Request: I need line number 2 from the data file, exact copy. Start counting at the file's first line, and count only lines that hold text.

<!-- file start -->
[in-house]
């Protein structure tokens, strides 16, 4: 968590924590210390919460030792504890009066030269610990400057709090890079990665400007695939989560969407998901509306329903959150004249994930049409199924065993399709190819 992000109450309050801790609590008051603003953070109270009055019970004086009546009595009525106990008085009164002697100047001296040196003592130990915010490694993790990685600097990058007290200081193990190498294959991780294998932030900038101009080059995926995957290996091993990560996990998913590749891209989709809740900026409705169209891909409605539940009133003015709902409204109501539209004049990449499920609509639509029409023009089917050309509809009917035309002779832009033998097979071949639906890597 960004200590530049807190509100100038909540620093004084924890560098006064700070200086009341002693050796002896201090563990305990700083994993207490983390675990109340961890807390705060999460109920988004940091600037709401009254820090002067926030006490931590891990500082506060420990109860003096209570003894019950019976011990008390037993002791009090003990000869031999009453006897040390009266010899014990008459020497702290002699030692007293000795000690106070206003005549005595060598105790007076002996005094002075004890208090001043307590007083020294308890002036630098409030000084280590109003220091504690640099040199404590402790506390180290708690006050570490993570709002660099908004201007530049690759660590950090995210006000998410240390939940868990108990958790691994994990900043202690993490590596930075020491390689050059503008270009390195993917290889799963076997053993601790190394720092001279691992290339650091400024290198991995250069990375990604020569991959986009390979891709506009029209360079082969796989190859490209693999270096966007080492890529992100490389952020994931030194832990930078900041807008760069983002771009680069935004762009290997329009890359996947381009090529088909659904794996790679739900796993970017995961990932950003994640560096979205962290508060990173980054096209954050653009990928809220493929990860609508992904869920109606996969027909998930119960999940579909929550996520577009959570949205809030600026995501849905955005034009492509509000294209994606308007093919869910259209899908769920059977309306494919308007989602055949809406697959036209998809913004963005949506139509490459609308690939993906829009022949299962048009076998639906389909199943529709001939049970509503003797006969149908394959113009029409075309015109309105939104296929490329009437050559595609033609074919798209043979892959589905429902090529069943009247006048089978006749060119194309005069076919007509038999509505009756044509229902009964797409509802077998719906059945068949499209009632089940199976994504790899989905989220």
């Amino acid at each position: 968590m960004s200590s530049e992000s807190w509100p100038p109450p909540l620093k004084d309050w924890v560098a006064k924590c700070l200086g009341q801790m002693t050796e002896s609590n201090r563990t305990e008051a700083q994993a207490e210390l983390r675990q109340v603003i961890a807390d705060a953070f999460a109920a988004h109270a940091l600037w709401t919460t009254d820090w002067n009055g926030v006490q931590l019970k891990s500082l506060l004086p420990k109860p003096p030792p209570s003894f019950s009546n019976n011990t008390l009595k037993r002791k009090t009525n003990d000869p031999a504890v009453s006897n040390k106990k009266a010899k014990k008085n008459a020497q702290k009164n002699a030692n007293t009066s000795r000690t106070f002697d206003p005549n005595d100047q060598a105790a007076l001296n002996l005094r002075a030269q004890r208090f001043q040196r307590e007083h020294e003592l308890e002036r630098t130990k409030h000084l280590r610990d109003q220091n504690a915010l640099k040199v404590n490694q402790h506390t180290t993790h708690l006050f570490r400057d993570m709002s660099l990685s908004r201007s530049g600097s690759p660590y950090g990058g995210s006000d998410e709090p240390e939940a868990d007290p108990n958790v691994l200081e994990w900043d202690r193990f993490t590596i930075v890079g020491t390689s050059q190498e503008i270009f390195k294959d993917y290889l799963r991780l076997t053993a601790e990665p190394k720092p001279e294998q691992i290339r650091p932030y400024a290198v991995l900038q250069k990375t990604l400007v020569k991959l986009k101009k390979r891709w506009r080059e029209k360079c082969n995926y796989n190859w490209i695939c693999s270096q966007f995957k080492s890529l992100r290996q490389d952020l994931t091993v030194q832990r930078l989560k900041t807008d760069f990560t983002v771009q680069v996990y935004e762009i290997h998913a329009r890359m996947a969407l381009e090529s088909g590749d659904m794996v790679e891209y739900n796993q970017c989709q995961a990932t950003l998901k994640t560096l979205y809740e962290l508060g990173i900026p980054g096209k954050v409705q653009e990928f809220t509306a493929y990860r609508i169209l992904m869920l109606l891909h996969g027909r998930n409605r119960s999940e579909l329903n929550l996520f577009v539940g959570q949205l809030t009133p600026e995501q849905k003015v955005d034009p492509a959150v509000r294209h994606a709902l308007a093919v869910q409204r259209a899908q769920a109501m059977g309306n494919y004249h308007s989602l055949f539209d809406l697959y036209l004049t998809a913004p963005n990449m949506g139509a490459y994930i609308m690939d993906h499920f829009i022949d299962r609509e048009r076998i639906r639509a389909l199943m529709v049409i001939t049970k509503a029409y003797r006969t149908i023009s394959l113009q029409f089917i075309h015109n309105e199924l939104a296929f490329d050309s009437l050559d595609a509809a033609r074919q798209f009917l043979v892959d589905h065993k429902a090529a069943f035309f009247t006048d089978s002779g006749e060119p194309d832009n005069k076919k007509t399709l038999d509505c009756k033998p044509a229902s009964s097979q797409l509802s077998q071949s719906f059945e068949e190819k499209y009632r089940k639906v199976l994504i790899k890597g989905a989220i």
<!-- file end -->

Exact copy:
């Protein structure tokens, strides 16, 4: 968590924590210390919460030792504890009066030269610990400057709090890079990665400007695939989560969407998901509306329903959150004249994930049409199924065993399709190819 992000109450309050801790609590008051603003953070109270009055019970004086009546009595009525106990008085009164002697100047001296040196003592130990915010490694993790990685600097990058007290200081193990190498294959991780294998932030900038101009080059995926995957290996091993990560996990998913590749891209989709809740900026409705169209891909409605539940009133003015709902409204109501539209004049990449499920609509639509029409023009089917050309509809009917035309002779832009033998097979071949639906890597 960004200590530049807190509100100038909540620093004084924890560098006064700070200086009341002693050796002896201090563990305990700083994993207490983390675990109340961890807390705060999460109920988004940091600037709401009254820090002067926030006490931590891990500082506060420990109860003096209570003894019950019976011990008390037993002791009090003990000869031999009453006897040390009266010899014990008459020497702290002699030692007293000795000690106070206003005549005595060598105790007076002996005094002075004890208090001043307590007083020294308890002036630098409030000084280590109003220091504690640099040199404590402790506390180290708690006050570490993570709002660099908004201007530049690759660590950090995210006000998410240390939940868990108990958790691994994990900043202690993490590596930075020491390689050059503008270009390195993917290889799963076997053993601790190394720092001279691992290339650091400024290198991995250069990375990604020569991959986009390979891709506009029209360079082969796989190859490209693999270096966007080492890529992100490389952020994931030194832990930078900041807008760069983002771009680069935004762009290997329009890359996947381009090529088909659904794996790679739900796993970017995961990932950003994640560096979205962290508060990173980054096209954050653009990928809220493929990860609508992904869920109606996969027909998930119960999940579909929550996520577009959570949205809030600026995501849905955005034009492509509000294209994606308007093919869910259209899908769920059977309306494919308007989602055949809406697959036209998809913004963005949506139509490459609308690939993906829009022949299962048009076998639906389909199943529709001939049970509503003797006969149908394959113009029409075309015109309105939104296929490329009437050559595609033609074919798209043979892959589905429902090529069943009247006048089978006749060119194309005069076919007509038999509505009756044509229902009964797409509802077998719906059945068949499209009632089940199976994504790899989905989220």